Baak gripped Anzu's shoulder. "Must you die?"
"Are you sparing my life?" Anzu asked.
"Wrong question."
"I am already dead inside," Anzu said, rubbing his hands. "I am a murderer. What difference will it make if I’m alive or dead?"
Baak eyed him in silence, then he said, "Me and Uziel designed you, Anzu. I always knew you felt."
Anzu glowered at him, shocked at his confession. "What?"
Baak held Anzu's hand down. "Like Eliza, you are nothing more than a scientific experiment.”
Anzu opened his mouth to speak, but Baak waved his hand in the air, and said, “Listen. Eliza is free to feel, you aren't. Both somehow suffer, thus I have proven most emotions are useless while others are necessary."
Anzu closed his eyes, his face burned, jaw clasped. Hate inflamed his heart, hate for his people, who used science for nasty social experiments. He was alive! Conscious. His being, bleeding. And for the sake of science, Baak had observed Anzu throttle himself in treacherous ways?
Anzu glared at Baak and bristled.
Baak smiled at him.
"You are sickening," Anzu said, controlling his reactions but desiring to punch him in the face.
Baak heaved to his feet, and his eyes bore into him. "No, no. Thanks to you, I will find a cure."

Let's try another question, okay?

I'm sure readers are curious about your next writing project. Can you tell us what you've got cooking up now or is that a secret?
Absolutely. I'm currently half-way through The Universe Between Us's sequel. There's going to be a lot of action and, as my fans have requested, much more romance (which is making me nervous!).

Great! Sounds like it's right up my alley! ;)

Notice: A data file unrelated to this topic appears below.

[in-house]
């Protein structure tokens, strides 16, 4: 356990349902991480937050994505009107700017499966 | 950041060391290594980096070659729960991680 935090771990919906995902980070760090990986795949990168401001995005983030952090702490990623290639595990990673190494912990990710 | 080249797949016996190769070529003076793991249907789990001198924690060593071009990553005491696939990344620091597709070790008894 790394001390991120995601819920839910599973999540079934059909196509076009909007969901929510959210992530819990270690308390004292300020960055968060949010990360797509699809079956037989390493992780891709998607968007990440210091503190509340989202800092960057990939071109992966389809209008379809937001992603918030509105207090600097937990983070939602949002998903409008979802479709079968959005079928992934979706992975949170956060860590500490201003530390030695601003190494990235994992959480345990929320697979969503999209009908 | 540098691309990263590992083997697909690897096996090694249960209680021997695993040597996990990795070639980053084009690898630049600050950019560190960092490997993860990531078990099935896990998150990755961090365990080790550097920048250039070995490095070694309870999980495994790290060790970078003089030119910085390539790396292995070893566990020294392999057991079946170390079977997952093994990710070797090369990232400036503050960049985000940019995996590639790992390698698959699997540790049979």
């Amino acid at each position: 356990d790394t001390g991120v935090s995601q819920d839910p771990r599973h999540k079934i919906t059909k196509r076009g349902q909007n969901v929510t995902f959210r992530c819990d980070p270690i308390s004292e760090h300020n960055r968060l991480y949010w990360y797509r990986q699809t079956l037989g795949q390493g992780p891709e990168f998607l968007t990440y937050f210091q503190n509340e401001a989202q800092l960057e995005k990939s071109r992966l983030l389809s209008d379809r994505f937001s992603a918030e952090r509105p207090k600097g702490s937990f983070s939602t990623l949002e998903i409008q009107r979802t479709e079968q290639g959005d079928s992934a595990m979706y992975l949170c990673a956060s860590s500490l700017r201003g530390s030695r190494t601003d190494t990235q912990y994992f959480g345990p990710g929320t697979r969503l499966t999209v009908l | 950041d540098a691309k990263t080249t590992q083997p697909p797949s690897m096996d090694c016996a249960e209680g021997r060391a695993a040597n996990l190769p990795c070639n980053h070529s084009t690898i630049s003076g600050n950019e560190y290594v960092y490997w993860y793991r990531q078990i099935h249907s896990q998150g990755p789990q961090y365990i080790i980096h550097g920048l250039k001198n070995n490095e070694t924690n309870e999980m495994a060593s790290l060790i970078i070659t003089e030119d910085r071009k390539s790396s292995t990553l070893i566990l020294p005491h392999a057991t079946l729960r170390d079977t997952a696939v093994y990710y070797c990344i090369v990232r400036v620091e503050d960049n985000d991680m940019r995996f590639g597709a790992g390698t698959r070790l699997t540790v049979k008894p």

Thanks so much for stopping by to tell us about The Universe Between Us, Gissel! 
Thank you, Marie, for having me on your blog! 
You're welcome! It's always a pleasure!

Readers, you'll just have to pick up a copy of this riveting dystopian sci-fi thriller!
Here is the blurb for The Universe Between Us.
 Aliens, conspiracies, power struggles, sibling love, and romance!
  In another universe, a high-tech alien empire works on a secret experiment. But there’s double espionage, and an intriguing conspiracy brews.

One side seeks universal dominion. The other craves to overthrow the government.

Both forces rely on Eliza, the witty nineteen-year-old girl the aliens abducted for experimentation.

But Eliza is not stupid, albeit her harrowing situation, imprisoned in an underground facility and subjected to torturous experiments, she discovers Anzu, the charismatic alien who flew her to her nightmare and can’t keep his eyes off her, has a secret, one that could cost him his life. But that’s hardly Eliza’s problem. Especially after she finds out she’s mankind’s last hope.

So, determined to stop the evil Commander from eradicating all life on Earth, Eliza uses Anzu’s secret as blackmail to coerce him into helping her save Earth. And Anzu must now choose to betray his people, or die.
Sounds like an interesting read! 

About the Author:
Gissel Brito was born in Miami, Florida, to an Ecuadorian mother and a Portuguese father. She grew up in Ecuador, the country that inspired one of the settings of The Universe Between Us. Gissel is currently living in Florida, where she is working on her latest book's sequel and on a middle grade Sci-Fi adventure.